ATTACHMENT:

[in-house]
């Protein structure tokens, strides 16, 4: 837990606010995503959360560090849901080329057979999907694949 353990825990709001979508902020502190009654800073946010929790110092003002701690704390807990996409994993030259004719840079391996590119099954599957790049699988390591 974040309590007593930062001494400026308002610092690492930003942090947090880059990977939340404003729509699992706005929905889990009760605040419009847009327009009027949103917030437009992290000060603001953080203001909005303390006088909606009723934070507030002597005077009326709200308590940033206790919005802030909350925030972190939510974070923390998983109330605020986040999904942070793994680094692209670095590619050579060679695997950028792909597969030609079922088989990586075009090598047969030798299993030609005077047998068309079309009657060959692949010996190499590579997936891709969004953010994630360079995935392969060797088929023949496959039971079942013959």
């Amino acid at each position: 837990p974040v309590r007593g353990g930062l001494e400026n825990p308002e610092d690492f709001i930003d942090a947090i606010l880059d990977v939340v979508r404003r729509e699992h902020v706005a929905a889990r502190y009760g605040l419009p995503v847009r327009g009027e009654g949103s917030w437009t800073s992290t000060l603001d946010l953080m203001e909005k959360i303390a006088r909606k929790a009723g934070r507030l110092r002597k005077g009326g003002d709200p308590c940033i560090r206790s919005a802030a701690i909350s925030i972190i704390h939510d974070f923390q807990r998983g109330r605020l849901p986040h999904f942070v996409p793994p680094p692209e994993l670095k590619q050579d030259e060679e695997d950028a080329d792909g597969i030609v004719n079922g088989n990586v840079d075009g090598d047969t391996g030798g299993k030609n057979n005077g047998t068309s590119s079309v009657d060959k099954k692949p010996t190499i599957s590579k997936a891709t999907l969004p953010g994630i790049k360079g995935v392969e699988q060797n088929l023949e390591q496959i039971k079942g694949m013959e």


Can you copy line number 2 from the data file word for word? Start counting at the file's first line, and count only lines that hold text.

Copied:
């Protein structure tokens, strides 16, 4: 837990606010995503959360560090849901080329057979999907694949 353990825990709001979508902020502190009654800073946010929790110092003002701690704390807990996409994993030259004719840079391996590119099954599957790049699988390591 974040309590007593930062001494400026308002610092690492930003942090947090880059990977939340404003729509699992706005929905889990009760605040419009847009327009009027949103917030437009992290000060603001953080203001909005303390006088909606009723934070507030002597005077009326709200308590940033206790919005802030909350925030972190939510974070923390998983109330605020986040999904942070793994680094692209670095590619050579060679695997950028792909597969030609079922088989990586075009090598047969030798299993030609005077047998068309079309009657060959692949010996190499590579997936891709969004953010994630360079995935392969060797088929023949496959039971079942013959």